“We like to think of ourselves as a superyacht boutique,” explains a smiling Michele Gavino as I sit down with the Baglietto CEO to talk about the recent developments at the shipyard. And there has never been a better time to do so. With a robust and bold scheme in place to not only increase production but also enhance the Baglietto family-feel that these yachts have enjoyed in the past, the brand is now in better hands than it has ever been - and it clearly shows.
2012 was the start of a new chapter for Baglietto with the Gavio Group, lead by the Gavio family, taking over the 160-year-old company with the aim of setting a new course for the brand that has been etched into Italian shipbuilding history. To achieve this, Mr Gavio knew he would have to surround himself with the right people and, following an intensive initial build-up period, Michele Gavino subsequently joined the company at the end of 2015 as General Manager. Now fully immersed in the Baglietto business as Chief Executive Officer, Gavino seems to have a clear vision of what is to happen next in order to take things to the next level.
Gavino can be seen as a ‘newcomer’ to the yachting industry, essentially having only had 18 months to get his head around the ins and outs of the business so far. His extensive business career has seen him operate in several different industries – from aviation and motor homes to beer production at Peroni and a short stint in the chemical field – but none involving any yachts. So how has the adjustment phase been for him? “I was fortunate to be able to rely on my background in manufacturing in order to contribute to redeveloping the Baglietto brand. But on the other hand, I still had to learn a lot, even though building yachts are in certain ways very similar to building aeroplanes. Both fields are closely connected to classification societies where design and manufacturing need to satisfy certain rules and regulations.”
It doesn’t take long for me to realise that Gavino, like many other successful and also up-and-coming CEOs in the business, holds a new-age way of thinking towards the future of the world of yachting. A man with one eye on the bottom line and the other firmly fixed on the experience of the client, Gavino seems to be quite comfortable behind the wheel of Baglietto’s prospects.
How does the yachting world compare to the ever-changing industries of aviation and automotive?
This industry is a bit strange and, in many ways still a bit old, in my view. I think that the most important areas where things need to be refined are the supply chain and the production areas. Every owner will ask you to reduce build and delivery times and this is something we need to take into account in the planning phase and which needs to be improved.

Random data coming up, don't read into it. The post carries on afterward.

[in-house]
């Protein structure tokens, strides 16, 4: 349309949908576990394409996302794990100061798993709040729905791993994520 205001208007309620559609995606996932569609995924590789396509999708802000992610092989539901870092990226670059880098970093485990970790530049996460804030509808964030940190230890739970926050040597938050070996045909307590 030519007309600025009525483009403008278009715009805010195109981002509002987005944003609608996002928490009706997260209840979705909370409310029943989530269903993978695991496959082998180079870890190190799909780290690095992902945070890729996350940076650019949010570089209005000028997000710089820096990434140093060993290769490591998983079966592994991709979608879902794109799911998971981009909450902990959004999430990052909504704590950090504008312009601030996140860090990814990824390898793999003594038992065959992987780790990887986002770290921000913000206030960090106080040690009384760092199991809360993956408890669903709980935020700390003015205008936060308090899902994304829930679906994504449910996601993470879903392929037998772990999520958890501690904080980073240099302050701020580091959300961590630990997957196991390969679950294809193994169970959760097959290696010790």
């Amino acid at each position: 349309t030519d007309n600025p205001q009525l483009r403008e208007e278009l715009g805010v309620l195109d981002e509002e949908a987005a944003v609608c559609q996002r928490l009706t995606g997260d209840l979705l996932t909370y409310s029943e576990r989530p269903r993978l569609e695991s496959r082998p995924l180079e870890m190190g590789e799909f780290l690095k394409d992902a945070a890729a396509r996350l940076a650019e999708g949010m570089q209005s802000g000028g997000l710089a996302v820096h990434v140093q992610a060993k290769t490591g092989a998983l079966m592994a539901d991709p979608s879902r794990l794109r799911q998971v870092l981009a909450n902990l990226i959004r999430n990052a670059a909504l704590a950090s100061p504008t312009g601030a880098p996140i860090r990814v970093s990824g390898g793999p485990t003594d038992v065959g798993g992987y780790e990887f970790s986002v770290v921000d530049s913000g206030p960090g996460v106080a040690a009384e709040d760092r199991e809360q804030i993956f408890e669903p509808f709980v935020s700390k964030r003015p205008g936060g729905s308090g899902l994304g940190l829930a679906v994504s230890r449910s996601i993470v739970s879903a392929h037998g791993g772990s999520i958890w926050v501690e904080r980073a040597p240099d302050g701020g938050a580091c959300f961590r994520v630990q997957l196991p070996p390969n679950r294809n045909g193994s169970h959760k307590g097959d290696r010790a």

What needs to change then, in your opinion?
Our business is an extremely self-referenced world, especially at the supply-end of things. For this to change, I feel a lot of pushing and convincing will be required, as well as the forming of partnerships with the right people; key suppliers who understand that the world is changing. And with such people on your side, you can achieve a lot more.
Photo by blueiprod
In which ways are Baglietto being reinvented internally?
The reason we are still here today is that we are constantly looking to reinvent and improve the company and the brand. Since the very beginning, I tried to push the shipyard into a new age, thinking about a new way of design as well as manufacturing and assembly. This was all because of my background outside of yachting. In 2016, for instance, we decided to bring on board several new local designers, and we will soon do so again with international designers too. I think both Hot Lab andSantaMariaMagnolfi have done a great job as each of their designs are quite unique and fresh, but both managing to retain that sense of Baglietto style.
What element of your job would you say is the most important?
A key element for me is to have a flexible team of people. Individuals who can quite easy jump from one project to the other and express their skills in many different ways. We are only 50 full-time employees, and what I ask from each of my team is to be flexible and always do their best, even if they have to do something that they don’t normally do. It is also what is expected of me and the rest of the managerial team - we travel between Europe, Fort Lauderdale, Singapore and beyond to get the job done.
How will the newly-built facility in La Spezia affect your potential production?
If we manage to build three to four yachts per year we will be very happy. Right now we deliver an average of two projects per year, so in five years our aim would be to arrive at that level of production, meaning we would have to essentially double our current work load. The infrastructure is in place to maintain such a cycle, and I have a board that is fully committed to this idea.
What does it mean to the brand having a Baglietto yacht owner as the company President?
It is a real reference. We often consult Mr Gavio whenever there is any doubt regarding a project or questions we might have about the layout for example. I can go to him and rely on his first-hand experience to help get a different perspective on things. He answers as an owner would – a heavy-use owner with many years of experience and who is in love with yachting. And this has proved to be very useful to us. His drive and passion have become a beacon to us all.
Will Baglietto still be here in the next 150 years?
For sure. It is a company with a tremendous history and heritage, and I think today there is a new Baglietto at work. I am very lucky because I joined the company only after the new start-up period, so I found the new shipyard in a near completed stage with a lot of infrastructure and systems in place. And this gives me the confidence to look at the future in a positive way.